The World Health Organization on Wednesday endorsed the first ever vaccine to prevent malaria, debuting a tool that could save the lives of tens of thousands of children in Africa each year.
Malaria is among the oldest known and deadliest of infectious diseases. It kills about half a million people each year, nearly all of them in sub-Saharan Africa — among them 260,000 children under age 5.
The new vaccine, made by GlaxoSmithKline, rouses a child’s immune system to thwart Plasmodium falciparum, the deadliest of five malaria pathogens and the most prevalent in Africa. The vaccine is not just a first for malaria — it is the first developed for any parasitic disease.
In clinical trials, the vaccine had an efficacy of about 50 percent against severe malaria in the first year, but dropped close to zero by the fourth year. And the trials did not measure the vaccine’s impact on preventing deaths, which has led some experts to question whether it is a worthwhile investment in countries with countless other intractable problems.
But severe malaria accounts for up to half of malaria deaths and is considered “a reliable proximal indicator of mortality,” said Dr. Mary Hamel, wholeads the W.H.O.’s malaria vaccine implementation program. “I do expect we will see that impact.”
A modeling study last year estimated that if the vaccine were rolled out to countries with the highest incidence of malaria, it could prevent 5.4 million cases and 23,000 deaths in children younger than age 5 each year.
And a recent trial of the vaccine in combination with preventive drugs given to children during high-transmission seasons found that the dual approach was much more effective at preventing severe disease, hospitalization and death than either method alone.
To have a malaria vaccine that is safe, moderately effective and ready for distribution is “a historical event,” said Dr. Pedro Alonso, director of the W.H.O.’s global malaria program.
Parasites are much more complex than viruses or bacteria, and the quest for a malaria vaccine has been underway for a hundred years, he added: “It’s a huge jump from the science perspective to have a first-generation vaccine against a human parasite.”
The malaria parasite is a particularly insidious enemy, because it can strike the same person over and over. In many parts of sub-Saharan Africa, even those where most people sleep under insecticide-treated bed nets, children have on average six malaria episodes a year.
Even when the disease is not fatal, the repeated assault on their bodies can leave them weak and vulnerable to other pathogens, permanently altering the immune system.
Malaria research is littered with vaccine candidates that never made it past clinical trials. Bed nets, the most widespread preventive measure, cut malaria deaths in children under age 5 by only about 20 percent.
Against that backdrop, the new vaccine, even with modest efficacy, is the best new development in the fight against the disease in decades, some experts said.
“Progress against malaria has really stalled over the last five or six years, particularly in some of the hardest hit countries in the world,” said Ashley Birkett, who heads malaria programs at PATH, a nonprofit organization focused on global health.
With the new vaccine, “there’s potential for very, very significant impact there,” Dr. Birkett said.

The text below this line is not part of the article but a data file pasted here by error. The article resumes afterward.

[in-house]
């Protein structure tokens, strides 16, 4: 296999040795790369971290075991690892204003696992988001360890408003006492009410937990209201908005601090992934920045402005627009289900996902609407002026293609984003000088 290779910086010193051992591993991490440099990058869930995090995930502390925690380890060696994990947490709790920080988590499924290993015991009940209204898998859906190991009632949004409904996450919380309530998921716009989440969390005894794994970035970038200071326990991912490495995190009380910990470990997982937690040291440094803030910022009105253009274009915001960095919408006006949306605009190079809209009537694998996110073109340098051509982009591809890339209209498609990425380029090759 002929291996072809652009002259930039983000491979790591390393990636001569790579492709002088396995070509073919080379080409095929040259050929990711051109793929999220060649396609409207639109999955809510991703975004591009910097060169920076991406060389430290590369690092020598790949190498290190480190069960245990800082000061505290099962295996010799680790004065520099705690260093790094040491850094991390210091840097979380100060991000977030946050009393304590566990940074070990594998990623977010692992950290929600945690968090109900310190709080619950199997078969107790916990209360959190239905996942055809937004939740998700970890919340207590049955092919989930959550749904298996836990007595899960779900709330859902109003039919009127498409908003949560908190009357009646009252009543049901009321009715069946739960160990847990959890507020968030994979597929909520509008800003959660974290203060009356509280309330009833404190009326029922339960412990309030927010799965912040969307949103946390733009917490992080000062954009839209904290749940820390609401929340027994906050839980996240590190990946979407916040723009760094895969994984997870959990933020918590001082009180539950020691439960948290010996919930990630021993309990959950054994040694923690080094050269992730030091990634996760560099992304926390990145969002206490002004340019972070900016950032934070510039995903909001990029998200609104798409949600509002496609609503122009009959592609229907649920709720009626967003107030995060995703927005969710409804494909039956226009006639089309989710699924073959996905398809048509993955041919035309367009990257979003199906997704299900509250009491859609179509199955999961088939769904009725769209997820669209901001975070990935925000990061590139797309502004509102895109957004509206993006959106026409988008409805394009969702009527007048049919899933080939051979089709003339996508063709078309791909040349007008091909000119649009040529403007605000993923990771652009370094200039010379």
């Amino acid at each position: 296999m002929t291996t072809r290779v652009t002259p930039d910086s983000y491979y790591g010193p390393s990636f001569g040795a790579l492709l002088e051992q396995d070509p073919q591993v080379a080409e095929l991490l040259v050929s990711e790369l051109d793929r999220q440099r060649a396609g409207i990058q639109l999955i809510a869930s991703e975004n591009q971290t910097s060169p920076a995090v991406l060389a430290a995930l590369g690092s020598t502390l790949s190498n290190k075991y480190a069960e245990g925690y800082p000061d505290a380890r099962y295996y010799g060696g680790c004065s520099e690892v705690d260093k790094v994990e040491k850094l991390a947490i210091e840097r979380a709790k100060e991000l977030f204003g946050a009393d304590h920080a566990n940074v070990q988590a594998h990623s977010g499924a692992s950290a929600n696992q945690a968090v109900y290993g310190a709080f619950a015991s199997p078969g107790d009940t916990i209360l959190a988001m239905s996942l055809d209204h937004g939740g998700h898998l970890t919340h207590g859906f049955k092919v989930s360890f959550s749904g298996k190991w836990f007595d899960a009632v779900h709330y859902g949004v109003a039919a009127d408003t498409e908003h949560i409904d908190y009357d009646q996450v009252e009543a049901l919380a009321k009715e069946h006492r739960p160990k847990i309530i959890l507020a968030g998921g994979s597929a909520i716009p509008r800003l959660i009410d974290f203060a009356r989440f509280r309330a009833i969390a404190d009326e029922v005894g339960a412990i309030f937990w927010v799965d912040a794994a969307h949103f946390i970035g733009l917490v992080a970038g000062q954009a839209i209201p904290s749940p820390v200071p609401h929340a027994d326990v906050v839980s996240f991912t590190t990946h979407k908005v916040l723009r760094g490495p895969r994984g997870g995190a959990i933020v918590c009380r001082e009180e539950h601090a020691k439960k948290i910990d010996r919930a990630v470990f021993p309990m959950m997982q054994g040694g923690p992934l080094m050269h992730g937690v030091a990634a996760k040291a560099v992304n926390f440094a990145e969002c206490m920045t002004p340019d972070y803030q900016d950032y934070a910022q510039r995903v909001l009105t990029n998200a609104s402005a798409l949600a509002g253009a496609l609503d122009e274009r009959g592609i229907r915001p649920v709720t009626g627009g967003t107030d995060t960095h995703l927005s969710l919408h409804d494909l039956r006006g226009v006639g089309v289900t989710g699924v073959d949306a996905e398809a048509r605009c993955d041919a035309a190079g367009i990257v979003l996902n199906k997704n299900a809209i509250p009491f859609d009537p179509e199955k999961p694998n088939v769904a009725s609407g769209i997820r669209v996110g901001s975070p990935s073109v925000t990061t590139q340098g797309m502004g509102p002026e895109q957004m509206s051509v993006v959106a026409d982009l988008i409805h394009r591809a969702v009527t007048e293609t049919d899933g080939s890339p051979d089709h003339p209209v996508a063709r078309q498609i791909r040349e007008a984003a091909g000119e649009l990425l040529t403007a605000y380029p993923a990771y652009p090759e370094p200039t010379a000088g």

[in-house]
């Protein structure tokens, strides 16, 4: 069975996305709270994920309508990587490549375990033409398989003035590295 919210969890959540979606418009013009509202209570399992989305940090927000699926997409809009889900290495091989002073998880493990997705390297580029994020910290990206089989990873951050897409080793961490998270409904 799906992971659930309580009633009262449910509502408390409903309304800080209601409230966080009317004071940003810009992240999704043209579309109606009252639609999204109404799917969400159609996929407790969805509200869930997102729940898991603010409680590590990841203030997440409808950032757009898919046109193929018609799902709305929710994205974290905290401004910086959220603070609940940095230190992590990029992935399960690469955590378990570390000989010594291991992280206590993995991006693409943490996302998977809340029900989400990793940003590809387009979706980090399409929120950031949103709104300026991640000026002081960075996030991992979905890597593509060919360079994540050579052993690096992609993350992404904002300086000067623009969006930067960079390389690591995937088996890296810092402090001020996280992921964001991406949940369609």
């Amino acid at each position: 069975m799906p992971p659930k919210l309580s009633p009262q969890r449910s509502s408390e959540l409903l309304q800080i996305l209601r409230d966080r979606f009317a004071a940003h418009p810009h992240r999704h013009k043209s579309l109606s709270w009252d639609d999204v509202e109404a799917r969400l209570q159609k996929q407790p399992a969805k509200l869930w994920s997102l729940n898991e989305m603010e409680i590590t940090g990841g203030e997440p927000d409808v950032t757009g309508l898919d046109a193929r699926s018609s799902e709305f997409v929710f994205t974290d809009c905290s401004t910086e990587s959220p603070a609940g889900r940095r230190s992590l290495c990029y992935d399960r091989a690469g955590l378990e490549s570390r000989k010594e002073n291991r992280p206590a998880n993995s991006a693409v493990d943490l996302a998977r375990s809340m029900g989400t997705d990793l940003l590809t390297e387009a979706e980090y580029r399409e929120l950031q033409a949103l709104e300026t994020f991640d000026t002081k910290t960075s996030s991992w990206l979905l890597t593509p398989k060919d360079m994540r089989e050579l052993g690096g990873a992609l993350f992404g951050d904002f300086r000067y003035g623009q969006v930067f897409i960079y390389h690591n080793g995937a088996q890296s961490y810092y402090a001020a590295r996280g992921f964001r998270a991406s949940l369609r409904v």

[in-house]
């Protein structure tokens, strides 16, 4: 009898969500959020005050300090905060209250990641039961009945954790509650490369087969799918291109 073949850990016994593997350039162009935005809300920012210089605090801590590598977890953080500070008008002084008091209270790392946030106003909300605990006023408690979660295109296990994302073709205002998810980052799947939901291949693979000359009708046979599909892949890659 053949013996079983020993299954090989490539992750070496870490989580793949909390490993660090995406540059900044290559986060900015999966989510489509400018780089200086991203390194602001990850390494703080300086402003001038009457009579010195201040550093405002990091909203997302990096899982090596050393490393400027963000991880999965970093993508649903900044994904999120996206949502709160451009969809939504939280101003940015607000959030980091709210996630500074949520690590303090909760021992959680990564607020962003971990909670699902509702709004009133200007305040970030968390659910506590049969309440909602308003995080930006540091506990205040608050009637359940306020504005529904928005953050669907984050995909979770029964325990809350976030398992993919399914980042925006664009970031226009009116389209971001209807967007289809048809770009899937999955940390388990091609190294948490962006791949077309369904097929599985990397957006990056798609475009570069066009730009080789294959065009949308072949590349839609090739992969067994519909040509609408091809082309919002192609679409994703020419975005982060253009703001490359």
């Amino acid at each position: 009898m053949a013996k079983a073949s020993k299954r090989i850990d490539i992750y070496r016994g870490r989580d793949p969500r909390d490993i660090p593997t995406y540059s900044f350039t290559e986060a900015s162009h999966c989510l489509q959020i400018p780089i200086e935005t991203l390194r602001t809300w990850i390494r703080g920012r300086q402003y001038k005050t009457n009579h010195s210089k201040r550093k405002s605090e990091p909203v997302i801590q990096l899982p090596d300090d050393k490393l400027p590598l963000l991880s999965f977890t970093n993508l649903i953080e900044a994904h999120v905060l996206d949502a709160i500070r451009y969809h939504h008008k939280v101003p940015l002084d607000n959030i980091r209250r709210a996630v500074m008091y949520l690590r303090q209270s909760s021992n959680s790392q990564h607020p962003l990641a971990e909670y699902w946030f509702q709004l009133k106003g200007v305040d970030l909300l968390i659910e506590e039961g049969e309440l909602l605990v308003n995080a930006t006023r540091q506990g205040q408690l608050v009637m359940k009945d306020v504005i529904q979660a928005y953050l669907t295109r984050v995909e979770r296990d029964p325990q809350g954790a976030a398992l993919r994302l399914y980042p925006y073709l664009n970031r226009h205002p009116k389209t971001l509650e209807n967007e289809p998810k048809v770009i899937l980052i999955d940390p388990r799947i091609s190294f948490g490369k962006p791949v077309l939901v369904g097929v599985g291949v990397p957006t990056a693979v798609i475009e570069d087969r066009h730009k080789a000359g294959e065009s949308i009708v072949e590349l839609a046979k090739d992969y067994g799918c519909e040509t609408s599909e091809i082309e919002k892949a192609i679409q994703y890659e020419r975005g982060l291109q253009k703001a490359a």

Called Mosquirix, the new vaccine is given in three doses between ages 5 and 17 months, and a fourth dose roughly 18 months later. Following the clinical trials, the vaccine was tried out in three countries — Kenya, Malawi and Ghana — where it was incorporated into routine immunization programs.
More than 2.3 million doses have been administered in those countries, reaching more than 800,000 children. That bumped up the percentage of children protected against malaria in some way to more than 90 percent from less than 70 percent, Dr. Hamel said.
“The ability to reduce inequities in access to malaria prevention — that’s important,” Dr. Hamel said. “It was impressive to see that this could reach children who are currently not being protected.”
It took years to create an efficient system to distribute insecticide-treated bed nets to families. By contrast, making Mosquirix a part of routine immunization made it surprisingly easy to distribute, Dr. Hamel added — even in the midst of the coronavirus pandemic, which prompted lockdowns and disrupted supply chains.
“We aren’t going to have to spend a decade trying to figure out how to get this to children,” he said.
This week, a working group of independent experts in malaria, child health epidemiology and statistics, as well as the W.H.O.’s vaccine advisory group, met to review data from the pilot programs and make their formal recommendation to Dr. Tedros Adhanom Ghebreyesus, director-general of the W.H.O.
The next step is for Gavi, the global vaccine alliance, to determine that the vaccine is a worthwhile investment. If the organization’s board approves the vaccine — not guaranteed, given the vaccine’s moderate efficacy and the many competing priorities — Gavi will purchase the vaccine for countries that request it, a process that is expected to take at least a year.
But as with Covid-19, problems with vaccine production and supply could considerably delay progress. And the pandemic has also diverted resources and attention from other diseases, said Deepali Patel, who leads malaria vaccine programs at Gavi.
“Covid is a big unknown in the room in terms of where capacity is currently in countries, and rolling out Covid-19 vaccines is a huge effort,” Ms. Patel said. “We’re really going to have to see how the pandemic unfolds next year in terms of when countries will be ready to pick up all of these other priorities.”